Wolverhampton, where Powell was an MP for a quarter of a century, was named the fifth worst city in the world by the Lonely Planet guide in 2009 and Queen Victoria is said to have closed her carriage curtains when travelling through the region – one of the most industrialised areas of Britain during the 19th century – as she was so offended by the sight of the landscape.

“Unemployment levels have been high, especially since the recession and the closure of a lot of heavy industry and the Black Country dialect can be a source of mockery. People have had to fight harder to get to where they are and as a result have thrived and become brilliant role models for the children,” says Lisa Harrison, a local artist and community organiser. “When you live in Wolverhampton, you’re aware of Powell in a way you perhaps might not be if you lived elsewhere – it keeps coming into one’s consciousness.”

Wolverhampton today has a population of 250,000 and is known for its high number of black and minority ethnic communities. Schools have had to adapt and adjust to differences.

The West Park Primary School became the first school of sanctuary in Wolverhampton, as part of a movement to build a culture of welcome and hospitality within the community, especially for refugees and asylum seekers. The school has also created a parent ambassador scheme to help arriving families settle.

Harrison has been working with West Park Primary School for over 10 years. The school has had to battle a specific aspect of Powell’s legacy: journalists from around the world descended upon the school after Powell’s reference to a constituent’s claim that his child was the only white pupil in her class at a school in Wolverhampton.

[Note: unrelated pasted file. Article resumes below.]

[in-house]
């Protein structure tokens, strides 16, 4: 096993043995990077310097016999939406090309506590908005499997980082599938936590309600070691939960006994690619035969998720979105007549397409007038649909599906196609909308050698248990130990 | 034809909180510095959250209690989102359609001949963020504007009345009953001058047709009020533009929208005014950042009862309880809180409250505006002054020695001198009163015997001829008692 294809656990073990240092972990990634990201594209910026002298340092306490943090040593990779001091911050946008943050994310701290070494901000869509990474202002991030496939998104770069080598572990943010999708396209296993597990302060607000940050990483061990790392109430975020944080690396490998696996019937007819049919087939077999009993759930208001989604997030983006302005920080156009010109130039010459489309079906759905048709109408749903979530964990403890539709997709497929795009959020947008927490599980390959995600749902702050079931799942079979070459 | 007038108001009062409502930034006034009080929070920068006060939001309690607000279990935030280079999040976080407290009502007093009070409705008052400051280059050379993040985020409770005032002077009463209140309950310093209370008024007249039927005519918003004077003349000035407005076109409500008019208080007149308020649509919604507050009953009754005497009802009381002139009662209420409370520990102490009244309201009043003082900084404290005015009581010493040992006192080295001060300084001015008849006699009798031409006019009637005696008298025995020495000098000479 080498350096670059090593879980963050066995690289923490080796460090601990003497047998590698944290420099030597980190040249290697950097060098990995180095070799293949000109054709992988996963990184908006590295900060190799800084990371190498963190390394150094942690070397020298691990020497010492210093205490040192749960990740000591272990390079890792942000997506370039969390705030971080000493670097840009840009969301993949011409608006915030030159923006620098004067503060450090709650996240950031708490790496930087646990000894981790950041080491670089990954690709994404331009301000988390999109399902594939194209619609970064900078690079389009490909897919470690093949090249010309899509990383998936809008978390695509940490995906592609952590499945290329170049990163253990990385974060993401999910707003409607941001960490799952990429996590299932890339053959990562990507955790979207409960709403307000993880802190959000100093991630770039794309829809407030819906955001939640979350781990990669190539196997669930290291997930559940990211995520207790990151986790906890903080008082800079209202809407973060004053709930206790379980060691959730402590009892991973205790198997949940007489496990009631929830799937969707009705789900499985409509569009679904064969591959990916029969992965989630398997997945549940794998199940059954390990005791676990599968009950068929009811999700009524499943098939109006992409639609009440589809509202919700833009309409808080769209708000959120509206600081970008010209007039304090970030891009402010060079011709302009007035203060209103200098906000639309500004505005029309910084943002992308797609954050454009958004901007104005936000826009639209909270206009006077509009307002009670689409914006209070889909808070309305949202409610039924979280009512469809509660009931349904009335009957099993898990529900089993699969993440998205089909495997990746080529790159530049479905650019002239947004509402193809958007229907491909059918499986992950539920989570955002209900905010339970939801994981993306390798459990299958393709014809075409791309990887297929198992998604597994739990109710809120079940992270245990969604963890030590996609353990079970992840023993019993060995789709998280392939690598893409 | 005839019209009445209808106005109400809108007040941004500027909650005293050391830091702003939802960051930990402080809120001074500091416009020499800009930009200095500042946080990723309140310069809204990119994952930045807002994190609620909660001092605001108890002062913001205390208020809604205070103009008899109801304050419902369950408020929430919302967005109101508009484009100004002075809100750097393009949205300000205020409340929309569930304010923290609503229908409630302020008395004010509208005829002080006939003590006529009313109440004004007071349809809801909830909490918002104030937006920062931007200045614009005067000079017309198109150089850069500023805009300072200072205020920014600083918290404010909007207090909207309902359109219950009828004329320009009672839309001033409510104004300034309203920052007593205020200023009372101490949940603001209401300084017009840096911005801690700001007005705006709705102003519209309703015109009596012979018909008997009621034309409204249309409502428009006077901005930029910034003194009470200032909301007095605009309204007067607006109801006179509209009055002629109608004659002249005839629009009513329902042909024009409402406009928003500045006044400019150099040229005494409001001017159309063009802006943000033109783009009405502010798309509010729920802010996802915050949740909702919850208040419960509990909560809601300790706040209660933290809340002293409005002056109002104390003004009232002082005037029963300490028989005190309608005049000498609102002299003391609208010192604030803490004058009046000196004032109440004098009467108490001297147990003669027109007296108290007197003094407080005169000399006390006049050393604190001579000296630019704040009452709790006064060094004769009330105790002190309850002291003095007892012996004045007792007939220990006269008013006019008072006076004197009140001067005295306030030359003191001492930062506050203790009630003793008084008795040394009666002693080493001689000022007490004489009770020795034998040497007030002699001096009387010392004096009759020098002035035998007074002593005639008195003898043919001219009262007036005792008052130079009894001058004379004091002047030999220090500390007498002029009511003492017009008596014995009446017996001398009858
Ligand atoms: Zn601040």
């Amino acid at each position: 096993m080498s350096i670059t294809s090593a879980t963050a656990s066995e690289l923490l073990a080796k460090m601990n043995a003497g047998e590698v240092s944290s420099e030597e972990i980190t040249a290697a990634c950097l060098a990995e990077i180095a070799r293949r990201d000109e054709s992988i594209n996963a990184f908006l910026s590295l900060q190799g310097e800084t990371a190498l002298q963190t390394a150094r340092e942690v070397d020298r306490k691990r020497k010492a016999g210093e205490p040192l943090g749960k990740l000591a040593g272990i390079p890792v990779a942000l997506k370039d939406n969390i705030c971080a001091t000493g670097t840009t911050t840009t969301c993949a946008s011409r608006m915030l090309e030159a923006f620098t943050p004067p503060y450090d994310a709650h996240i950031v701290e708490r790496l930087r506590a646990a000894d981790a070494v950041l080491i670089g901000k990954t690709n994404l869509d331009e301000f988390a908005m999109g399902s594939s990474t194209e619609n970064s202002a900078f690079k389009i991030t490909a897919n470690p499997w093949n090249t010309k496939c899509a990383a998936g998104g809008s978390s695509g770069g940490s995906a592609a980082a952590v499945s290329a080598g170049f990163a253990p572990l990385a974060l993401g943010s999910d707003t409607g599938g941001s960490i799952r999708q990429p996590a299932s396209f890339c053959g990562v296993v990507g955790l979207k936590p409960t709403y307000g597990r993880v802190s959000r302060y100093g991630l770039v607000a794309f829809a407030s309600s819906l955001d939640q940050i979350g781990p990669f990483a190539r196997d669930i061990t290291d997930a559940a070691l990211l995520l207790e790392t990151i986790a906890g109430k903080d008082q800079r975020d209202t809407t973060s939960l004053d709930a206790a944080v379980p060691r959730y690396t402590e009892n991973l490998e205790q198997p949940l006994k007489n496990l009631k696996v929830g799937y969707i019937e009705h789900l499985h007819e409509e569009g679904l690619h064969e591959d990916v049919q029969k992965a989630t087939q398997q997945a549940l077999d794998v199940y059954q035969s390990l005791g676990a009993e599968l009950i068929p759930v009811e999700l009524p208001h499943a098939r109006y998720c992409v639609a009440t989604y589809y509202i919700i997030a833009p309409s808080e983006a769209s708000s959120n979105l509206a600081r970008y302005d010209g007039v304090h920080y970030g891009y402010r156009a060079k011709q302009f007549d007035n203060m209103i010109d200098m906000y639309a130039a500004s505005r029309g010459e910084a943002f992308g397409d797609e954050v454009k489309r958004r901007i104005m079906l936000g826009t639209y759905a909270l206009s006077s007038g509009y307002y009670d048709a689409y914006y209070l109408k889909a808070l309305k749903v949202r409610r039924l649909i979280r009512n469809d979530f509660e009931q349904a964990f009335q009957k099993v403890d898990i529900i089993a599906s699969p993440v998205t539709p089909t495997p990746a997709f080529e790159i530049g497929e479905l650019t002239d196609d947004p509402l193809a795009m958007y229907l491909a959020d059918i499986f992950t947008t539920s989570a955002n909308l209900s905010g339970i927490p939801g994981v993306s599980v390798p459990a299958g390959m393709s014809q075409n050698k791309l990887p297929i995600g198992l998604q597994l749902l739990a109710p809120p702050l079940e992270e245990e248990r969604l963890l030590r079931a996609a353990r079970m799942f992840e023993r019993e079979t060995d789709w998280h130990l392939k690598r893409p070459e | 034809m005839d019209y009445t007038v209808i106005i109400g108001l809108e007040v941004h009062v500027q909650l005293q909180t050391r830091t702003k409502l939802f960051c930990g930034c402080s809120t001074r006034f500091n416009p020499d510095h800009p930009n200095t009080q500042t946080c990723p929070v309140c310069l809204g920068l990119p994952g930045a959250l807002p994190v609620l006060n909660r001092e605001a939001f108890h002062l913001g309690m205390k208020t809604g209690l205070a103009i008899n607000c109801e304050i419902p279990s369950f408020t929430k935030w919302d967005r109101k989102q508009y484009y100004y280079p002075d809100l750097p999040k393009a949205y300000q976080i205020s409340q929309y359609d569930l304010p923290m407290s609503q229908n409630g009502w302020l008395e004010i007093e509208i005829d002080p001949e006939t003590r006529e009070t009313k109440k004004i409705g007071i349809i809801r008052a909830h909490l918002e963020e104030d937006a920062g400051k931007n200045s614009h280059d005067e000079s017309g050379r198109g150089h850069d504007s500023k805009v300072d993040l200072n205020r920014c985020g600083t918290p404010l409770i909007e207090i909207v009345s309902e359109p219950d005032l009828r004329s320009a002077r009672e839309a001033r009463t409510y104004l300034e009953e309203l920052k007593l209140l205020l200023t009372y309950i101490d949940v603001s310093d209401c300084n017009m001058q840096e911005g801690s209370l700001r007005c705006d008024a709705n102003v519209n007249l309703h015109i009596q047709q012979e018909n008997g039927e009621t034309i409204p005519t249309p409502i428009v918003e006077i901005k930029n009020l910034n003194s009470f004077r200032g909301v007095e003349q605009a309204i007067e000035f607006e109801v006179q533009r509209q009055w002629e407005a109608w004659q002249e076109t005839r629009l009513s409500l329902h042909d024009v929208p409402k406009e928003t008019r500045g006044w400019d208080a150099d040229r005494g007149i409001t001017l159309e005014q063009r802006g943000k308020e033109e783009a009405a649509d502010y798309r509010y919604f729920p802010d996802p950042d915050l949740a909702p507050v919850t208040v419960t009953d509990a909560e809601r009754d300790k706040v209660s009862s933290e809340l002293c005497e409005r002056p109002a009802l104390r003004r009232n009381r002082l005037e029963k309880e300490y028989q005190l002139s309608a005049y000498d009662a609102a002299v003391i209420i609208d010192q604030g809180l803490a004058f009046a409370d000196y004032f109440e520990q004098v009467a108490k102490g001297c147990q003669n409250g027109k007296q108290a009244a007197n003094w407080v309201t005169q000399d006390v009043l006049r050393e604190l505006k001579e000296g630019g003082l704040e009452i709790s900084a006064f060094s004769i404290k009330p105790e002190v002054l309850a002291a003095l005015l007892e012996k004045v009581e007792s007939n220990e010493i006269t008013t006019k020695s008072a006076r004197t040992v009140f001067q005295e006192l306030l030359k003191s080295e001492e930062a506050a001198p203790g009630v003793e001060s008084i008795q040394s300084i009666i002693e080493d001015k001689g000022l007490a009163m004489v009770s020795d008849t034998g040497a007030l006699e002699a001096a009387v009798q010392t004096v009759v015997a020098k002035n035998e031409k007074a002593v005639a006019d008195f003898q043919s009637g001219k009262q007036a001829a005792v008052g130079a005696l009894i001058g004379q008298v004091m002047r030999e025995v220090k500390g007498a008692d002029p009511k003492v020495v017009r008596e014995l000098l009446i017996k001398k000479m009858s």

Last year, Harrison began a history project, ‘West Park Welcomes the World’, based on post-World War 2 history with a focus on Enoch Powell. Through it she invited school alumni who were students when Powell gave his speech, as well as academics and other leaders in the community.

Both students and parents got involved in creating a play that focused on the nature of community, and how resilient it has had to become after the ‘Rivers of Blood’ speech.

Harrison says the impact of the project on the children is incredible.

“The children are really finding their voice and now understand the significance of their school’s story. They feel responsible as citizens to demonstrate to the rest of the world that yes diverse communities can live harmoniously with each other – that there are no divisions between children who speak different languages and come from different places,” she says. “They’ll now say things like Enoch Powell was wrong.”

The project has had a ripple effect in the community and the play is being performed again this month during a conference reflecting Powell’s legacy. Incidentally, the play will be performed at the Heritage Centre, which used to be the Conservative club Powell frequented.

Evolving racism

When HOPE not hate held a forum on immigration in Wolverhampton, participants felt attitudes differed significantly across generations when it came to diversity.

One person said it was “an age thing” and that “you would find a higher percentage of older people are more racist and against migration than you would younger people – and that’s because of schools”. They added: “Like in primary school there was only one Indian girl in my class, now, well when I was in high school there were twenty, thirty – it’s more equal, and now it’s getting better.”

Another participant said: “I think if you scratch the surface in some areas here, you will find racism, definitely. On the whole most people get on, but if you go to certain areas, and scratch the surface it will be there.”